As installers know, the variables involved in any installation can number in their thousands and any single one of those variables represents a possibility of a fault. Typically these system issues are down to genuine errors, often made in the rush to get the job done for client who doesn’t want to wait. In our experience, most audio output problems from our amplifiers are installation problems rather than an issue with the amplifier itself.
So here’s a quick run down on what to check first before getting on the phone.
Problem #1: No power. No lights. (Or fuse is blowing)
Make sure the amplifier power switch is on. Also ensue that the mains power switch is on at the wall and that the powerboard (if using one) has not tripped due to overloading or other circuit issue. Check the mains and DC fuses in the amplifier in case one has blown. Only replace with the same value fuse, the use of an over rated fuse will invalidate your warranty.
If the unit repeatedly blows fuses check that the speaker line is not shorted. Check speaker types, ratings and ensure they are connected to the correct output of the amplifier.
Problem #2: Low output volume level.
Ensure that the input is the correct level (check for shorted connectors). Check for any short circuits on the speaker line. Ensure that the correct input sensitivity has been selected on the DIP switch settings (see your amplifier instruction manual for more details). Also check that the signal presence indicator on the front panel of the amplifier (if equipped) is illuminated.
Problem #3: Amplifier continually cuts in and out.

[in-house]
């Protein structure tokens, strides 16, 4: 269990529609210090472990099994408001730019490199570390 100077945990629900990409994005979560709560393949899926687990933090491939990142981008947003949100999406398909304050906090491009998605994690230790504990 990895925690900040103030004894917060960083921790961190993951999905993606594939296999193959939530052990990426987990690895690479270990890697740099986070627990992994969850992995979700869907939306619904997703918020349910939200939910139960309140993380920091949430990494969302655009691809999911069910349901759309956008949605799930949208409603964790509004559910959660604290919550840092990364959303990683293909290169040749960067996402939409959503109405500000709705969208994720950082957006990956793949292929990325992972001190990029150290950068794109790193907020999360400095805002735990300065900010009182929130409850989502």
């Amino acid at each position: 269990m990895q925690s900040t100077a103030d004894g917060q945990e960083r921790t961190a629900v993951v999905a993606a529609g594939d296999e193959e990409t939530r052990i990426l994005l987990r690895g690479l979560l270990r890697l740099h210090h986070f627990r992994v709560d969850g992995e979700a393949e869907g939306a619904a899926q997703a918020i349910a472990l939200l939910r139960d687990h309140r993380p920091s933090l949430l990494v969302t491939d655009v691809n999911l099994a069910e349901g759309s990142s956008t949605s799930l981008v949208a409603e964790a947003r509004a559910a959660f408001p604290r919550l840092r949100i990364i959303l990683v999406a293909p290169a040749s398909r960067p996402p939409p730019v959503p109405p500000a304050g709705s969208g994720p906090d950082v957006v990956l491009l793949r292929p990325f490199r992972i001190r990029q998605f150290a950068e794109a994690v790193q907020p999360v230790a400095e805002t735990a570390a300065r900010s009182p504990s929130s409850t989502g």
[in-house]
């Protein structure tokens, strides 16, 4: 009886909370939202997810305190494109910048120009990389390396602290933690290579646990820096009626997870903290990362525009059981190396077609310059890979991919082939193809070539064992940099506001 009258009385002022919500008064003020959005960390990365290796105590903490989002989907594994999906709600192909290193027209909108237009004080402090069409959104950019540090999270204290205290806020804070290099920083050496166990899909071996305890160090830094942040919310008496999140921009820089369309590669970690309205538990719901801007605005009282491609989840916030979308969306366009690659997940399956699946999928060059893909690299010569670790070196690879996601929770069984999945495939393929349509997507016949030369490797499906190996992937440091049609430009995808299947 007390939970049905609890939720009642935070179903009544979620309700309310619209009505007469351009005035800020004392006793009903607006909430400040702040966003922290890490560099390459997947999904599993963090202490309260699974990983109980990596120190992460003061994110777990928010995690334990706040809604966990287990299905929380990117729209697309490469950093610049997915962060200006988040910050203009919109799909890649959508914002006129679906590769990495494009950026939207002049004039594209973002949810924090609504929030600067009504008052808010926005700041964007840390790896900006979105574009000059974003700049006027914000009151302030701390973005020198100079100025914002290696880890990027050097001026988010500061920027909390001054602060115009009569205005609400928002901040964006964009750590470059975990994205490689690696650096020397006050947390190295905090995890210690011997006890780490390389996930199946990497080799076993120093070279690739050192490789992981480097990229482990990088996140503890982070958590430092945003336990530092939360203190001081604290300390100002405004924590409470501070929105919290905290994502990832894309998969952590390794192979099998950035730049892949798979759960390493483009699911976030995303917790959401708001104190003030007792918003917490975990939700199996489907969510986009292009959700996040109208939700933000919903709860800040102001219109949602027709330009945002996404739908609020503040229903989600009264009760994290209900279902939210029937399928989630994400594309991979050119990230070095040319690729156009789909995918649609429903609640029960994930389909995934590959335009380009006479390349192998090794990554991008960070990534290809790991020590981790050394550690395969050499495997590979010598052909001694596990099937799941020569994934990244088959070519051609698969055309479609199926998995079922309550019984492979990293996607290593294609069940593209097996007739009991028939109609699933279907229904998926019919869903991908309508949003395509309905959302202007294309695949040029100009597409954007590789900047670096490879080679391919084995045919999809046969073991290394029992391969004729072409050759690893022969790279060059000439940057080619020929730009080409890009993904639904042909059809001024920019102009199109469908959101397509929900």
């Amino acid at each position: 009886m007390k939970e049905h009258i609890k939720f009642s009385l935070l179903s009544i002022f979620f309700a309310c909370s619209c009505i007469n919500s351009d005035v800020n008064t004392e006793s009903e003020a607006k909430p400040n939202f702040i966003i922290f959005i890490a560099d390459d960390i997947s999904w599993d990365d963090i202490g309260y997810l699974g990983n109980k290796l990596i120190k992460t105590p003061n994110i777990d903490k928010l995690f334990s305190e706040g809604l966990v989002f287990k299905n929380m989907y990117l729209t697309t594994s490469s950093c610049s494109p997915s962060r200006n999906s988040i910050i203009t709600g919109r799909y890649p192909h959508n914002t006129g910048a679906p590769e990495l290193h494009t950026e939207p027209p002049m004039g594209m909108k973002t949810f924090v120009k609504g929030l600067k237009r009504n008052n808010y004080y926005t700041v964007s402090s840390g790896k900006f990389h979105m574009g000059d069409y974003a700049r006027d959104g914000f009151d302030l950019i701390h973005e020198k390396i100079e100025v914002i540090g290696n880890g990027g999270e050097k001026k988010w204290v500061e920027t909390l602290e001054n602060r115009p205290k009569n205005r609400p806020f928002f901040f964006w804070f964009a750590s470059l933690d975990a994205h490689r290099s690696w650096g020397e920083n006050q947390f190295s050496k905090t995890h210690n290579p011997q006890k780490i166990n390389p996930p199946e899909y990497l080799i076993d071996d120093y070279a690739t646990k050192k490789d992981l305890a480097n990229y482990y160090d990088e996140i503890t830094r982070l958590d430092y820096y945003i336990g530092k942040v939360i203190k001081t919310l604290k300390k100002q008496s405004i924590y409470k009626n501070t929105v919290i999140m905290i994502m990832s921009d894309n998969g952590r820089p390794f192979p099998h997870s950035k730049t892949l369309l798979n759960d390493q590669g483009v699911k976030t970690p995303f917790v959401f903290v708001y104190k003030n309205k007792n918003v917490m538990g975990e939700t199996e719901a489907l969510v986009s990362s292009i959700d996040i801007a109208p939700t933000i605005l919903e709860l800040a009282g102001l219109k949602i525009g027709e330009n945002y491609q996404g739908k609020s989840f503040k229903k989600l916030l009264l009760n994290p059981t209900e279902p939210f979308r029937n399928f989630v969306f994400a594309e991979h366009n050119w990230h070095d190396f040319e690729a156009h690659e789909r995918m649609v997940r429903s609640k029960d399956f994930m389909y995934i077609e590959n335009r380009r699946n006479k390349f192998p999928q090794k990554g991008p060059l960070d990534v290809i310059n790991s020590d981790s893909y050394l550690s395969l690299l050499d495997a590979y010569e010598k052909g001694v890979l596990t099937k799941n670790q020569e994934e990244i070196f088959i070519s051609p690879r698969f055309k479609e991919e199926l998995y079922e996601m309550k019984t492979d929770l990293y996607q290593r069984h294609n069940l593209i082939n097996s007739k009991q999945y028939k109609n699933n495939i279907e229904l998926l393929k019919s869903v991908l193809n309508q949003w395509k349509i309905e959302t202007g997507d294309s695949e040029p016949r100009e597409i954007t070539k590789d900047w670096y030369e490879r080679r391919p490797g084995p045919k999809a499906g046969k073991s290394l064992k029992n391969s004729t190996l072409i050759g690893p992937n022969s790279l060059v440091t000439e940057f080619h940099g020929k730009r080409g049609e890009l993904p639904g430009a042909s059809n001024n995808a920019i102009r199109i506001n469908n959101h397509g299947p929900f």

This is typically caused by ventilation and speaker circuit issues. First check that the amplifier has adequate ventilation and that the front and rear vent slots are not covered or blocked. It’s also a good idea if possible to rack mount the amplifier with a ventilation space between it and other equipment. Even a 1RU space will provide much improved air flow, especially for racks which are not mounted in climate controlled areas.
It is also worth checking the connected speaker circuit for issues such as shorts, open circuits & wiring issues.
Problem #4: No output volume at all.
First thing to do here is to check that the amplifier has a link in the send/return RCA sockets (if equipped), an open circuit here will effect the amplifiers output. Next, check the input selector DIP switch is configured correctly. The relevant DIP settings are printed on the back of the amplifier or in your instruction manual.
Remote volume can also cause output issues if the amplifier does not have the terminals linked when not in use. If the remote volume wall plate is connected to the amplifier, then double check that the volume level hasn’t been left at the minimum setting.
Problem #5: No switched 24V DC output.
Some amplifiers such as the Redback Phase 5 control the 24V DC output via a DIP switch setting. Check that this is in the correct position for the 24V switched output to operate. There is also a fuse located inside the unit on the board which in the rare event of a problem can blow, this should also be checked.
Problem #6: Distorted output.
First check that the speakers you have connected operate at the same voltage as the amplifiers output, and that they match ie: 70V speakers connected to a 100V output, or low impedance (8Ω) speakers connected to a 100V output, or vice versa.
Check for poor or incorrect wiring on the speaker circuit and ensure there are no short conditions that could be affecting the amplifiers operation.
These are the most common issues that plague PA installations. Most contractors are very familiar with finding solutions to these issues. In some cases testers such as the Redback Q 2001 impedance meter can prove valuable when finding the culprit. This unit provides impedance line testing for 100V speaker strings ensuring the correct load for the amplifier as well as speaker line integrity. If in doubt or your amplifier is exhibiting other strange behaviour not shown here, give us a call on 1300 780 999 and we will be glad to help.